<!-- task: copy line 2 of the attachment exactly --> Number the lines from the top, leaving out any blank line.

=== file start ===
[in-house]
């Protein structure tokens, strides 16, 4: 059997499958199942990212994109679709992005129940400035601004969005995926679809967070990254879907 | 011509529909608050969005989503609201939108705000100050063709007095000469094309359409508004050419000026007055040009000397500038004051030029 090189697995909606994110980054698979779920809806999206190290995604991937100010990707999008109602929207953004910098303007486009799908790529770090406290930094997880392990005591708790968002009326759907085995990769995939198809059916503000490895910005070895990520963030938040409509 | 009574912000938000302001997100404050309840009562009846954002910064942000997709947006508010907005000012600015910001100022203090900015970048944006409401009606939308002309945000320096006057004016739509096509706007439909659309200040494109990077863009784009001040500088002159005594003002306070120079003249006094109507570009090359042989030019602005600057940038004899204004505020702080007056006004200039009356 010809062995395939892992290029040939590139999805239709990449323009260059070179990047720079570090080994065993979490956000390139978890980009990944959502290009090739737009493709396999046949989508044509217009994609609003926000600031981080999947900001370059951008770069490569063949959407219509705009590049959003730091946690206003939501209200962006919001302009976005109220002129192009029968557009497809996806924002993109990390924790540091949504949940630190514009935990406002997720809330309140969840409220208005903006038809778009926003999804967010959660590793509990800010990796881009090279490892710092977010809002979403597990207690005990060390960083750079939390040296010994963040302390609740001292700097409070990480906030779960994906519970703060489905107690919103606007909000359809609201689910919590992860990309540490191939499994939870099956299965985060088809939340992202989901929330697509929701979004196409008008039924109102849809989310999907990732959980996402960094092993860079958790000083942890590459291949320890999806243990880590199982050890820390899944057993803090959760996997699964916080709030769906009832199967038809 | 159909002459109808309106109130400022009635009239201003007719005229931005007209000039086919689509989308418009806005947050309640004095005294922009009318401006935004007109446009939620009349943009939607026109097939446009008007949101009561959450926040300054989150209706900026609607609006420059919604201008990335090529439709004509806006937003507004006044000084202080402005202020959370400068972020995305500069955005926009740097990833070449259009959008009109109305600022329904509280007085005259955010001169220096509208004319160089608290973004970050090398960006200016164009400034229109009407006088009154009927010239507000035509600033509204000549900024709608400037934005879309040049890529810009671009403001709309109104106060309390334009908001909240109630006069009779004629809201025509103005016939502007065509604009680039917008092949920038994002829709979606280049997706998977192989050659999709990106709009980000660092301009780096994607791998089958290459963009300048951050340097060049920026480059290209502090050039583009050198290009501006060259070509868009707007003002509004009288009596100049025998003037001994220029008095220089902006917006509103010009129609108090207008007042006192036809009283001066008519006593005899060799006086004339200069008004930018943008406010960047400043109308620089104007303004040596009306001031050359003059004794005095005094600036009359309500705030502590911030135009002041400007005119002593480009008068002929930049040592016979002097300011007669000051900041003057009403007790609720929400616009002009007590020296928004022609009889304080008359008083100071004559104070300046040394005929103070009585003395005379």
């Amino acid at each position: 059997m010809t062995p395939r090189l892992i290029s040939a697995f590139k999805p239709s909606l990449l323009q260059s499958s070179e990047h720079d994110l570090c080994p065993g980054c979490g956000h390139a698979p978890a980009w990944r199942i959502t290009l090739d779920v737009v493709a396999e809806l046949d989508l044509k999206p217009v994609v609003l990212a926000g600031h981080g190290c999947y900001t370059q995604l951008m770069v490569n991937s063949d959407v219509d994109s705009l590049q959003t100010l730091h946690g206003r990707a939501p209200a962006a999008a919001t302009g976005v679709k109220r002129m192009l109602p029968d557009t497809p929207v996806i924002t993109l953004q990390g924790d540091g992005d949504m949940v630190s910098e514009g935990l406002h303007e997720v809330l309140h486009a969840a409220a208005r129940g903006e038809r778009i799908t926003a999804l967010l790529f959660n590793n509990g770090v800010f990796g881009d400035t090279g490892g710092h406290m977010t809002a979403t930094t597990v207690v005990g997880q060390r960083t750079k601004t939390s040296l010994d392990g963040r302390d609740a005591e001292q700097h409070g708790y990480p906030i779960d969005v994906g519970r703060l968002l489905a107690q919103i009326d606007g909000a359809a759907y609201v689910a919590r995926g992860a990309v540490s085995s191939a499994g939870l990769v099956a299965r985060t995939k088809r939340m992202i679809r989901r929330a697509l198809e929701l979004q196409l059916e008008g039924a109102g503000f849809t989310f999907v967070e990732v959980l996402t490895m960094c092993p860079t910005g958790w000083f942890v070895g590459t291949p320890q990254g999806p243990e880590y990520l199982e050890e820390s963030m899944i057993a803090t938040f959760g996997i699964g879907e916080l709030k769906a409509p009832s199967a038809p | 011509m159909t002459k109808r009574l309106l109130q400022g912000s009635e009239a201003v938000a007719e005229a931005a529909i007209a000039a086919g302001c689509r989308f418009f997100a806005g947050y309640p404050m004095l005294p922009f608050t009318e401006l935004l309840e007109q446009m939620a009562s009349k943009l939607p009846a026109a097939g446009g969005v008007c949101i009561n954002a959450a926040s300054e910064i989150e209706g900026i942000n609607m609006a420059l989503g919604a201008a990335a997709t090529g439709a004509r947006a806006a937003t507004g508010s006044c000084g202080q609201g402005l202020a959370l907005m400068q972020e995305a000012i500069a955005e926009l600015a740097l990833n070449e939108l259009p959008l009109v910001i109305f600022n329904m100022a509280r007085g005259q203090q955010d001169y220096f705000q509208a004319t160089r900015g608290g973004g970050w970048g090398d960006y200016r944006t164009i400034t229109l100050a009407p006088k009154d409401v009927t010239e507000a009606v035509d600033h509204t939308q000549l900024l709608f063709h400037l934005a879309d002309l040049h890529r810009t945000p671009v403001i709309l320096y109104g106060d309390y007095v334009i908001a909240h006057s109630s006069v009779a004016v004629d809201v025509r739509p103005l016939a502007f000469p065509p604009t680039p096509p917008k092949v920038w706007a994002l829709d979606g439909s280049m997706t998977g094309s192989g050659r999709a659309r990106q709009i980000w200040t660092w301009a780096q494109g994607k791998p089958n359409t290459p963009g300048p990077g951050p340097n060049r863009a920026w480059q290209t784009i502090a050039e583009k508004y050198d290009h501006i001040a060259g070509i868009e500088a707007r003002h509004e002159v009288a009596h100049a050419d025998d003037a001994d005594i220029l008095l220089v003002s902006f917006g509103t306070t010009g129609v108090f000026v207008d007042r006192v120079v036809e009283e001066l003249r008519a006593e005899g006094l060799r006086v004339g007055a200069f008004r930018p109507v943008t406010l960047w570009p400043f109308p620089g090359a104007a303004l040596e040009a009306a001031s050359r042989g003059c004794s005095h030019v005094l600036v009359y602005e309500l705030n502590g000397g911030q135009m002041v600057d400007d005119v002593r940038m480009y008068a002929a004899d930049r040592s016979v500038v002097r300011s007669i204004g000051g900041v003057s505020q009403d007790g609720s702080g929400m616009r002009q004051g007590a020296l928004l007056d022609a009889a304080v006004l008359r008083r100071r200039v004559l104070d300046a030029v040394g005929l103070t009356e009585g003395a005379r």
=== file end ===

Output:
């Protein structure tokens, strides 16, 4: 059997499958199942990212994109679709992005129940400035601004969005995926679809967070990254879907 | 011509529909608050969005989503609201939108705000100050063709007095000469094309359409508004050419000026007055040009000397500038004051030029 090189697995909606994110980054698979779920809806999206190290995604991937100010990707999008109602929207953004910098303007486009799908790529770090406290930094997880392990005591708790968002009326759907085995990769995939198809059916503000490895910005070895990520963030938040409509 | 009574912000938000302001997100404050309840009562009846954002910064942000997709947006508010907005000012600015910001100022203090900015970048944006409401009606939308002309945000320096006057004016739509096509706007439909659309200040494109990077863009784009001040500088002159005594003002306070120079003249006094109507570009090359042989030019602005600057940038004899204004505020702080007056006004200039009356 010809062995395939892992290029040939590139999805239709990449323009260059070179990047720079570090080994065993979490956000390139978890980009990944959502290009090739737009493709396999046949989508044509217009994609609003926000600031981080999947900001370059951008770069490569063949959407219509705009590049959003730091946690206003939501209200962006919001302009976005109220002129192009029968557009497809996806924002993109990390924790540091949504949940630190514009935990406002997720809330309140969840409220208005903006038809778009926003999804967010959660590793509990800010990796881009090279490892710092977010809002979403597990207690005990060390960083750079939390040296010994963040302390609740001292700097409070990480906030779960994906519970703060489905107690919103606007909000359809609201689910919590992860990309540490191939499994939870099956299965985060088809939340992202989901929330697509929701979004196409008008039924109102849809989310999907990732959980996402960094092993860079958790000083942890590459291949320890999806243990880590199982050890820390899944057993803090959760996997699964916080709030769906009832199967038809 | 159909002459109808309106109130400022009635009239201003007719005229931005007209000039086919689509989308418009806005947050309640004095005294922009009318401006935004007109446009939620009349943009939607026109097939446009008007949101009561959450926040300054989150209706900026609607609006420059919604201008990335090529439709004509806006937003507004006044000084202080402005202020959370400068972020995305500069955005926009740097990833070449259009959008009109109305600022329904509280007085005259955010001169220096509208004319160089608290973004970050090398960006200016164009400034229109009407006088009154009927010239507000035509600033509204000549900024709608400037934005879309040049890529810009671009403001709309109104106060309390334009908001909240109630006069009779004629809201025509103005016939502007065509604009680039917008092949920038994002829709979606280049997706998977192989050659999709990106709009980000660092301009780096994607791998089958290459963009300048951050340097060049920026480059290209502090050039583009050198290009501006060259070509868009707007003002509004009288009596100049025998003037001994220029008095220089902006917006509103010009129609108090207008007042006192036809009283001066008519006593005899060799006086004339200069008004930018943008406010960047400043109308620089104007303004040596009306001031050359003059004794005095005094600036009359309500705030502590911030135009002041400007005119002593480009008068002929930049040592016979002097300011007669000051900041003057009403007790609720929400616009002009007590020296928004022609009889304080008359008083100071004559104070300046040394005929103070009585003395005379």